SHANGHAI (BLOOMBERG) - Officials ordered some Shanghai neighbourhoods to throw away food they received from the government after complaints about quality issues, adding to frustration among residents locked in their homes for weeks as the city struggles to tame the country's worst virus outbreak.
At least two districts in Shanghai's east warned residents about problems with mouldy braised duck and meatballs or issues with the packaging of food that had been distributed by the government to compounds still in lockdown, according to official notices seen by Bloomberg News.
Some residents complained on social media about stomachaches and diarrhoea after eating food they had received on Wednesday (April 20).
It is one of the top topics on China's Internet on Thursday, with the hashtag of netizens calling for a probe garnering more than 100 million views on the Twitter-like Weibo platform. The authorities have said they will investigate the issue.
Shanghai's response to a record coronavirus outbreak has been to impose an unprecedented lockdown that has brought a hefty social and economic toll to the financial hub.
It has also spiralled into a logistical nightmare as the city's 25 million residents - sealed off in their homes for several weeks - struggled to order basic groceries and government packages were not reliably delivered.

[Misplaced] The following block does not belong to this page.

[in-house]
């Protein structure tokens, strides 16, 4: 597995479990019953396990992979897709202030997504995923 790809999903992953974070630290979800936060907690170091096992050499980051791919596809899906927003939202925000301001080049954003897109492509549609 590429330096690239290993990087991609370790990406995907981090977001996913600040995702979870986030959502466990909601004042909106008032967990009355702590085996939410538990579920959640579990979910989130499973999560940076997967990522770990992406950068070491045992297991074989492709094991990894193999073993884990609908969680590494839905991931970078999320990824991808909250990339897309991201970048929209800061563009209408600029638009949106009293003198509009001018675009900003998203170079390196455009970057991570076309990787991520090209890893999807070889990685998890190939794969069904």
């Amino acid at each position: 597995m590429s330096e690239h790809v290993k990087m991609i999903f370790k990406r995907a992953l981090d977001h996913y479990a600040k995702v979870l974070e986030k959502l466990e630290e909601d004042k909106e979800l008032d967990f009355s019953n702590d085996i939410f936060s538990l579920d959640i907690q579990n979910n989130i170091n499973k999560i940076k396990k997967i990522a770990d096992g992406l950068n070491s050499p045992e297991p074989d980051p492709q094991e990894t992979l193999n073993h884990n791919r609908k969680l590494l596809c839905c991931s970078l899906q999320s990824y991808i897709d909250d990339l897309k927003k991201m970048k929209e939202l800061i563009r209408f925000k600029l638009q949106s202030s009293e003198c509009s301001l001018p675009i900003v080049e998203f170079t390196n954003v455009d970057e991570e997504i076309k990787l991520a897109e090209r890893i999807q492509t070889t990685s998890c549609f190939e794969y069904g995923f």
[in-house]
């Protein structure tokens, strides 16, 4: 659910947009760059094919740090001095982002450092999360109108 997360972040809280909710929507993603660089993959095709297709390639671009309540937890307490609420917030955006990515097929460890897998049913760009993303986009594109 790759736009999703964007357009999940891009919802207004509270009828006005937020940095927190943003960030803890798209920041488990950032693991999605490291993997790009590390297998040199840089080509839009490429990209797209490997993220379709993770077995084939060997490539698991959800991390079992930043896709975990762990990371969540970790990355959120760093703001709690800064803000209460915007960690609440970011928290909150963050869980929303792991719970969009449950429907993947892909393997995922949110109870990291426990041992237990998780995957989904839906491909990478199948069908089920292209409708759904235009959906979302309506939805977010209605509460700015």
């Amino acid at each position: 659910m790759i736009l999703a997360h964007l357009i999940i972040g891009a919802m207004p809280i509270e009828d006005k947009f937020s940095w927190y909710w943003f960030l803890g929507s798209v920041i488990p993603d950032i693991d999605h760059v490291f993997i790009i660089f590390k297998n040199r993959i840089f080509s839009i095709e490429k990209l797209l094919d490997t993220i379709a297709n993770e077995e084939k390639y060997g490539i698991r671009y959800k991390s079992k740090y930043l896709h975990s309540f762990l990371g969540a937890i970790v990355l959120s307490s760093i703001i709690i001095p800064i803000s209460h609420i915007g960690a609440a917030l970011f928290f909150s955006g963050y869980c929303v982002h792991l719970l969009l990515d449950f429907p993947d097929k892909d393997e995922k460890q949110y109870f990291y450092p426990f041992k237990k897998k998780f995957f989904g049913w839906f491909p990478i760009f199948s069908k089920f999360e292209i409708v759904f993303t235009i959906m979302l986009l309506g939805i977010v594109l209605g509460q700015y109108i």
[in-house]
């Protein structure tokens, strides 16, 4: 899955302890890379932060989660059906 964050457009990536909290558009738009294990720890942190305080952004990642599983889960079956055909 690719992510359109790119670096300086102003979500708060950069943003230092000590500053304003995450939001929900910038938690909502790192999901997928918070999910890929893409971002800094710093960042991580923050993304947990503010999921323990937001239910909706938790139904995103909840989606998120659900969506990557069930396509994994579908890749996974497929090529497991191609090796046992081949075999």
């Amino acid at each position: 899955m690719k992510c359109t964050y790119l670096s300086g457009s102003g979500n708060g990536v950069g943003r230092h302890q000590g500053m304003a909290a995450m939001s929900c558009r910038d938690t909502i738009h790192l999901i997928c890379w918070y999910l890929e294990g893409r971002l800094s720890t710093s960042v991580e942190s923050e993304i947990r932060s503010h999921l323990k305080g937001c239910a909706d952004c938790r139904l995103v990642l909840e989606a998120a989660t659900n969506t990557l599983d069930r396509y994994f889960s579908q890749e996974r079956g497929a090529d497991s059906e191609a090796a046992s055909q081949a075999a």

The simmering anger has also led to some of the strongest anti-government criticism in years from a public growing weary of harsh virus measures.
On WeChat, posts about mouldy marinated duck from a manufacturer whose license has expired, and cooking oil and meatballs made by little-known producers, have circulated since Wednesday.
Pudong district, located in Shanghai's east and covering its financial district and industrial parks, has opened a probe into problems with government-distributed food packages.
In the south-western district of Minhang, two local government officials were fired earlier this week over sub-quality pork delivered to communities. A retailer responsible for providing food to a western area issued a letter on Thursday apologising for the quality of rice noodles it distributed for the government.
"The market regulator will investigate and punish this kind of violation strictly and fast," Ms Tao Ailian, an official at Shanghai's market regulator, said at a briefing on Wednesday.
The regulator has issued guidance for procuring and distributing fresh food packages, requiring organisers and producers to ensure food safety.
The fresh gripes over food supply come as the daily case tally moderates but deaths increase.
Infections have fallen for four consecutive days to 18,495 on Thursday. Another eight people died, bringing fatalities in the current wave to 25. The number of patients in severe or critical condition tripled to 159.
While Shanghai has made tentative moves to ease restrictions in some sectors, including allowing some factories to restart operations, there's no indication of when the lockdown will be fully lifted.
About two-thirds of the city's population remain under a lockdown that initially started in the city's east in late-March.